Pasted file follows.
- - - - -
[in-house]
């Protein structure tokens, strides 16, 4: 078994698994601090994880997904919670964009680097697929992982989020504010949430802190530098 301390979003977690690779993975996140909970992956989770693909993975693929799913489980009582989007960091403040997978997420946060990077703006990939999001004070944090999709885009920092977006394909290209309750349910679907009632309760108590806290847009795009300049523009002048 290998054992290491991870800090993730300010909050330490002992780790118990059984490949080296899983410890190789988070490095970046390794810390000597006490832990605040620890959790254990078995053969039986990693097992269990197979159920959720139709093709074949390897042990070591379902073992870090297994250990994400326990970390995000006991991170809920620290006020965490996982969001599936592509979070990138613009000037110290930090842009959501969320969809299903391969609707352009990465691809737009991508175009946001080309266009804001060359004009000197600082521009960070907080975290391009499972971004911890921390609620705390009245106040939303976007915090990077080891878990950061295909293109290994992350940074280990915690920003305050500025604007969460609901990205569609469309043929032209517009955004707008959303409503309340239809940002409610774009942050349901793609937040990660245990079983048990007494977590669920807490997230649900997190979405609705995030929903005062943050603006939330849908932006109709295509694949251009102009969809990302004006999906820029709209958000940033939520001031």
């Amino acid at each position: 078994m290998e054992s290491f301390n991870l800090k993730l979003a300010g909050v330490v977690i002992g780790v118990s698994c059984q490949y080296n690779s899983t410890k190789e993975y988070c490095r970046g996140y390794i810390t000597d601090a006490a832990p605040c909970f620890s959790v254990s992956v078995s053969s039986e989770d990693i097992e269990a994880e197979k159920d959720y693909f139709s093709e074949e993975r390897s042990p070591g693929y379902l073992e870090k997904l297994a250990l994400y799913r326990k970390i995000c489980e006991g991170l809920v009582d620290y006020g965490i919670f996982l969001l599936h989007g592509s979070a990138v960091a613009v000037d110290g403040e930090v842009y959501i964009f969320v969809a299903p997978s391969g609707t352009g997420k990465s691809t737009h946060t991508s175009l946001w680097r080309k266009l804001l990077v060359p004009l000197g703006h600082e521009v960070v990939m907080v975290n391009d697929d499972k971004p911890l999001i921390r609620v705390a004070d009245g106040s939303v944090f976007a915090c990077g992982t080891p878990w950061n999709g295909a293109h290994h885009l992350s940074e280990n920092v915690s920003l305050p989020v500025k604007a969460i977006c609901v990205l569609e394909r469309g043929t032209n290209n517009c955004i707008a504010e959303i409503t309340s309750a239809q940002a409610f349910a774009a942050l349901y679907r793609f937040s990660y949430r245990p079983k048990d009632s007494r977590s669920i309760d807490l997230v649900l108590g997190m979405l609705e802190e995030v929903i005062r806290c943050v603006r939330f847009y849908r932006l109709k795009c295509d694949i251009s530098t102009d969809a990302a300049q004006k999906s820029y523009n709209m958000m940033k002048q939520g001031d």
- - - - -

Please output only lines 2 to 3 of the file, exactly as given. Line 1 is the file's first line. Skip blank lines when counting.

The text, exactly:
């Protein structure tokens, strides 16, 4: 078994698994601090994880997904919670964009680097697929992982989020504010949430802190530098 301390979003977690690779993975996140909970992956989770693909993975693929799913489980009582989007960091403040997978997420946060990077703006990939999001004070944090999709885009920092977006394909290209309750349910679907009632309760108590806290847009795009300049523009002048 290998054992290491991870800090993730300010909050330490002992780790118990059984490949080296899983410890190789988070490095970046390794810390000597006490832990605040620890959790254990078995053969039986990693097992269990197979159920959720139709093709074949390897042990070591379902073992870090297994250990994400326990970390995000006991991170809920620290006020965490996982969001599936592509979070990138613009000037110290930090842009959501969320969809299903391969609707352009990465691809737009991508175009946001080309266009804001060359004009000197600082521009960070907080975290391009499972971004911890921390609620705390009245106040939303976007915090990077080891878990950061295909293109290994992350940074280990915690920003305050500025604007969460609901990205569609469309043929032209517009955004707008959303409503309340239809940002409610774009942050349901793609937040990660245990079983048990007494977590669920807490997230649900997190979405609705995030929903005062943050603006939330849908932006109709295509694949251009102009969809990302004006999906820029709209958000940033939520001031």
């Amino acid at each position: 078994m290998e054992s290491f301390n991870l800090k993730l979003a300010g909050v330490v977690i002992g780790v118990s698994c059984q490949y080296n690779s899983t410890k190789e993975y988070c490095r970046g996140y390794i810390t000597d601090a006490a832990p605040c909970f620890s959790v254990s992956v078995s053969s039986e989770d990693i097992e269990a994880e197979k159920d959720y693909f139709s093709e074949e993975r390897s042990p070591g693929y379902l073992e870090k997904l297994a250990l994400y799913r326990k970390i995000c489980e006991g991170l809920v009582d620290y006020g965490i919670f996982l969001l599936h989007g592509s979070a990138v960091a613009v000037d110290g403040e930090v842009y959501i964009f969320v969809a299903p997978s391969g609707t352009g997420k990465s691809t737009h946060t991508s175009l946001w680097r080309k266009l804001l990077v060359p004009l000197g703006h600082e521009v960070v990939m907080v975290n391009d697929d499972k971004p911890l999001i921390r609620v705390a004070d009245g106040s939303v944090f976007a915090c990077g992982t080891p878990w950061n999709g295909a293109h290994h885009l992350s940074e280990n920092v915690s920003l305050p989020v500025k604007a969460i977006c609901v990205l569609e394909r469309g043929t032209n290209n517009c955004i707008a504010e959303i409503t309340s309750a239809q940002a409610f349910a774009a942050l349901y679907r793609f937040s990660y949430r245990p079983k048990d009632s007494r977590s669920i309760d807490l997230v649900l108590g997190m979405l609705e802190e995030v929903i005062r806290c943050v603006r939330f847009y849908r932006l109709k795009c295509d694949i251009s530098t102009d969809a990302a300049q004006k999906s820029y523009n709209m958000m940033k002048q939520g001031d």